Creating jobs: Far better than handouts and dependency
“Charity” — what we call “welfare” in other contexts — usually does more harm than good. The real hope for improving the lives of the poor lies not in handouts, but in job-creating entrepreneurship and business.
Warren Cole Smith writes in CT about the patient capital movement, which resists the greed principle’s demand for immediate ROI and instead focuses on a “triple bottom line” — financial, social and spiritual:
Rob Smith remembers vividly the day in 2006 when everything he believed about charity exploded. Smith led a Seattle-based Christian ministry called Agathos, which operated an orphanage in his native South Africa. One day, he saw a young man who had graduated from the Agathos program, now a young adult with a high-school education. But he was “sitting around idle, possibly drunk, I don’t know for sure,” Smith said. “He had an education, but unemployment was 70 percent. He had nothing to do, and very little hope. I came to realize that Agathos was doing some good in caring for the orphans, but it wasn’t nearly enough, and it depended on a never-ending river of money coming from elsewhere. It was not sustainable.”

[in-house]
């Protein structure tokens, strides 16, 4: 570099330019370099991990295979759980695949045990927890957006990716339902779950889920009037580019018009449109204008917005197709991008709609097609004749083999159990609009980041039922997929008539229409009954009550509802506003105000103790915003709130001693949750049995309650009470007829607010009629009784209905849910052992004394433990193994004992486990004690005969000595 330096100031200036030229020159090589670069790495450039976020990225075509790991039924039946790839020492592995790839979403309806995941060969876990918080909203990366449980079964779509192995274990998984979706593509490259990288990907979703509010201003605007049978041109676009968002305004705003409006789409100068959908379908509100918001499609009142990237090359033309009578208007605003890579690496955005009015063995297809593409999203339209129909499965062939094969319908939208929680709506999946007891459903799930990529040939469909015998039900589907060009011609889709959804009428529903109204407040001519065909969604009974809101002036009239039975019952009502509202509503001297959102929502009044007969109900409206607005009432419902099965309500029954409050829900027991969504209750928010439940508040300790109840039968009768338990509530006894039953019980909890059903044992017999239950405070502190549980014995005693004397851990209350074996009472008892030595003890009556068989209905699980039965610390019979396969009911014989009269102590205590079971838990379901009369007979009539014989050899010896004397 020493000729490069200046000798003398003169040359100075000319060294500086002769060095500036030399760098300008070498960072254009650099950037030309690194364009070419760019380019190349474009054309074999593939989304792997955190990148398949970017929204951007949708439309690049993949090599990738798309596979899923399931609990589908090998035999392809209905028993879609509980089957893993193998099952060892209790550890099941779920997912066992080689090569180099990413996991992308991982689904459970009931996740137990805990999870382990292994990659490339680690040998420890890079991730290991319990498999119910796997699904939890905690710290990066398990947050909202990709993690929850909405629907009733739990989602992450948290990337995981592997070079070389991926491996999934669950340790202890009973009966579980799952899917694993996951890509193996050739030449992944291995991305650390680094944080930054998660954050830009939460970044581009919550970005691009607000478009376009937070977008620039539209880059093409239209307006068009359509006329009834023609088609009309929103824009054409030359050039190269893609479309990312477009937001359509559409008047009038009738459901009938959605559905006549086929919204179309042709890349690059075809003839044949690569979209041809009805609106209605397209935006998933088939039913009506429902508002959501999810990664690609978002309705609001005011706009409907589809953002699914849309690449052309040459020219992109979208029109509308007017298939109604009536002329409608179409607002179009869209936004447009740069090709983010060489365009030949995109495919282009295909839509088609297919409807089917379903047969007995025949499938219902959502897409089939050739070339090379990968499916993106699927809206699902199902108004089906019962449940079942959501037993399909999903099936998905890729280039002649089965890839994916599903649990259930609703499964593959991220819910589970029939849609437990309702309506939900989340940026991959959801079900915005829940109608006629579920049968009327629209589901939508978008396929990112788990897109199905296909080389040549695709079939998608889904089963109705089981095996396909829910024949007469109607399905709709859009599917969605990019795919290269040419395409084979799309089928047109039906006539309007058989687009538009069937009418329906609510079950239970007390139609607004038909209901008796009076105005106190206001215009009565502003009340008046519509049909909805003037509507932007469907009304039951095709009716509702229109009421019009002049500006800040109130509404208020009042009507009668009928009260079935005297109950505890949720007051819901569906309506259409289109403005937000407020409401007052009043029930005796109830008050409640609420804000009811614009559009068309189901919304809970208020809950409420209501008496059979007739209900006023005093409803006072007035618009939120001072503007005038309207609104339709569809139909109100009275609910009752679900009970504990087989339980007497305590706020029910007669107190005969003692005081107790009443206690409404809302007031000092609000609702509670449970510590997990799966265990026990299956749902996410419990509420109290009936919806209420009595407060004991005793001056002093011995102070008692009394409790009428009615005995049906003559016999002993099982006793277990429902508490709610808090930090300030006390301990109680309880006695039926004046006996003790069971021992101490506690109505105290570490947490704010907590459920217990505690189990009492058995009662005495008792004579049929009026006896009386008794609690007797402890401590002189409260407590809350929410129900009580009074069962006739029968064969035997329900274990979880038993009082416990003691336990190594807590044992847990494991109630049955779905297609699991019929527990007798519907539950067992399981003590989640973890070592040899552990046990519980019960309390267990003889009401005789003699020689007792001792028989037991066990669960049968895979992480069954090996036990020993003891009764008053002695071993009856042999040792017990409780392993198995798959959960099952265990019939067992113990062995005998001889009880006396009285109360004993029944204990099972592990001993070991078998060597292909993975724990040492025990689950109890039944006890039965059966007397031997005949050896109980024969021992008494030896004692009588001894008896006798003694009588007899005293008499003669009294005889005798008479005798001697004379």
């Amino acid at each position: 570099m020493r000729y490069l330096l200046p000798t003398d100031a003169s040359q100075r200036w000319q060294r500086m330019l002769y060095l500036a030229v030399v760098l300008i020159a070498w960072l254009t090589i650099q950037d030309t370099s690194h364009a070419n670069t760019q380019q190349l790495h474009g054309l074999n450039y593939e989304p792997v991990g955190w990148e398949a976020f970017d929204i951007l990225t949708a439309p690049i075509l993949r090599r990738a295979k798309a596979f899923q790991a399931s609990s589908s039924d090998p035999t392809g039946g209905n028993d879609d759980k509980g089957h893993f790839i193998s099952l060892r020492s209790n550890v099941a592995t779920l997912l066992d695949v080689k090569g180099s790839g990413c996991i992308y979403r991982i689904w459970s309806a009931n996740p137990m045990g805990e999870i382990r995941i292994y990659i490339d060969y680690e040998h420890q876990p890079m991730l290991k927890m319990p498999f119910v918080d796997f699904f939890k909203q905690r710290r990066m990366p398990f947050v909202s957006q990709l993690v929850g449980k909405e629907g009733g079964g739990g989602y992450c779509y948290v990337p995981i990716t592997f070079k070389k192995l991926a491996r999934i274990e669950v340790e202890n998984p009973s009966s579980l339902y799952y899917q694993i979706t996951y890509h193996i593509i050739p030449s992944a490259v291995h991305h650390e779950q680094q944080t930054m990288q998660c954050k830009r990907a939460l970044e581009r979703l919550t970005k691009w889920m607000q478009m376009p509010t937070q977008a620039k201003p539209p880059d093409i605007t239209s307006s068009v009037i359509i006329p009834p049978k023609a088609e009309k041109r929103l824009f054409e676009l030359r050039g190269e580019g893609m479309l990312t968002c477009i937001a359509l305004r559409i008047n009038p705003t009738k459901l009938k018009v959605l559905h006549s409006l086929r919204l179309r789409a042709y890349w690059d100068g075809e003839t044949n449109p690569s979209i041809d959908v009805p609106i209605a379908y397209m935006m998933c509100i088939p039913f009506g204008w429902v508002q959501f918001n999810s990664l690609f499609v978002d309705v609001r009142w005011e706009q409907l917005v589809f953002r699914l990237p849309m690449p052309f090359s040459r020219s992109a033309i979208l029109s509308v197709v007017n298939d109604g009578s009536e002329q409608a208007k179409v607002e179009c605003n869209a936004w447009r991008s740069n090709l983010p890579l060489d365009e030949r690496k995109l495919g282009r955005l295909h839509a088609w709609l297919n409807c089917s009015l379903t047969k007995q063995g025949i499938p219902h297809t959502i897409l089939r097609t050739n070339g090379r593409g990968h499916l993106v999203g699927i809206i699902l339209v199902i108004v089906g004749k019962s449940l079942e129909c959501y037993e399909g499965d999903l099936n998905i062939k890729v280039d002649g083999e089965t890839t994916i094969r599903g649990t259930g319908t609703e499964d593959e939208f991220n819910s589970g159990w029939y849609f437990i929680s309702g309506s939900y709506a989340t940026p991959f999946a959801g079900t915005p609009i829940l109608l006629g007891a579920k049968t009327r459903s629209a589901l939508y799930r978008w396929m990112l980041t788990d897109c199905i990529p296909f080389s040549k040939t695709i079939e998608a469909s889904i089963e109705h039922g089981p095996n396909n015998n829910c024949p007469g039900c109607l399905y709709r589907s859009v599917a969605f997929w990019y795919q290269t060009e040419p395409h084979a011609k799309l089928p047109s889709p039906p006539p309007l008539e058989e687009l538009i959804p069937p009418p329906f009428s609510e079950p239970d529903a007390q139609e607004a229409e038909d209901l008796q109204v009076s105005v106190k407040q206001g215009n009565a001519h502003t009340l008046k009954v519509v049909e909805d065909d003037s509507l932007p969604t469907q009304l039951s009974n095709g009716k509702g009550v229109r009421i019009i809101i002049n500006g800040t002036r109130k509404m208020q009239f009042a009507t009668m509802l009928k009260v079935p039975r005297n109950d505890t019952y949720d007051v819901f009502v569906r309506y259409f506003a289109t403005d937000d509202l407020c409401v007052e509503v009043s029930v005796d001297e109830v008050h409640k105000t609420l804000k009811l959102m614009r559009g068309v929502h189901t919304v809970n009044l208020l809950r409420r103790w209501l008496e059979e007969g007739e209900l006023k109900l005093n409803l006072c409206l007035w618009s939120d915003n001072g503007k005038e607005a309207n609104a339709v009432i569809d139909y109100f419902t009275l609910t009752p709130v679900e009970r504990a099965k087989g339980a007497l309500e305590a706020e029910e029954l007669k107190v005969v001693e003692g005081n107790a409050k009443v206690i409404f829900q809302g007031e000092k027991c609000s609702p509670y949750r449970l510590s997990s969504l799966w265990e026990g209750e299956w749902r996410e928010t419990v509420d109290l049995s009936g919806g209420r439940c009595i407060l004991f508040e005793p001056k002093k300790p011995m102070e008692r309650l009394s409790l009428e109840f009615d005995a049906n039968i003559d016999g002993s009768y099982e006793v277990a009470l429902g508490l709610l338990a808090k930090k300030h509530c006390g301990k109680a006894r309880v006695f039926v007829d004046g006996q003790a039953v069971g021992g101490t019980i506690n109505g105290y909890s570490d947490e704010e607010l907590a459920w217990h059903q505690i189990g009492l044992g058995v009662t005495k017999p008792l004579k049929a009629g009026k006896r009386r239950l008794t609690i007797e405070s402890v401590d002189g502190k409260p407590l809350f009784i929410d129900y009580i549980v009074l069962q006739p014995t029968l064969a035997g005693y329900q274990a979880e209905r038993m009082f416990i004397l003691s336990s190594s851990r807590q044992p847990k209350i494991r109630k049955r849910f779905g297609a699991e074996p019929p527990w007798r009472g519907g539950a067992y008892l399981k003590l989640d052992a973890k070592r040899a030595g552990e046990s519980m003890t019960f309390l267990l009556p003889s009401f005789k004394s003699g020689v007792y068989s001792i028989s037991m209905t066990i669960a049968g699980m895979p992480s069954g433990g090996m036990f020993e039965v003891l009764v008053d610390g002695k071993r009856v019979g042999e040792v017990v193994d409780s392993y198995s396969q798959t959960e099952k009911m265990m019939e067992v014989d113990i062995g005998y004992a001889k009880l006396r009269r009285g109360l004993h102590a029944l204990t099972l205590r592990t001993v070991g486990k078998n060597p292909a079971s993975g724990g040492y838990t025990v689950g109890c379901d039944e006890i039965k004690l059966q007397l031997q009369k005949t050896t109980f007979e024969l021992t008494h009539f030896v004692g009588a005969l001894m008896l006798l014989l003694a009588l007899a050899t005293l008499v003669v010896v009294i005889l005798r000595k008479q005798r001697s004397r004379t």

That experience birthed Earthwise Ventures, a for-profit business that has so far built a 65-foot, 149-passenger ferry now operating on Lake Victoria to help re-build Uganda’s dysfunctional transportation infrastructure, a vital ingredient for economic development. Today, Earthwise employs more than 30 people in Kampala and in 2012—according to Smith—generated about $400,000 in revenue and is “on the road to profitability.” Earthwise built a second ferry at its headquarters in Everett, Wash., and that boat is in transit to Uganda.
The investment capital for Earthwise—more than $5 million so far—came mostly from Christian investors in the United States, and they’re part of a growing “patient capital” movement that seeks not only a return on investments, but also the chance to create businesses that generate jobs for people who had previously depended on handouts.
Read the full text of this fascinating article by clicking here.
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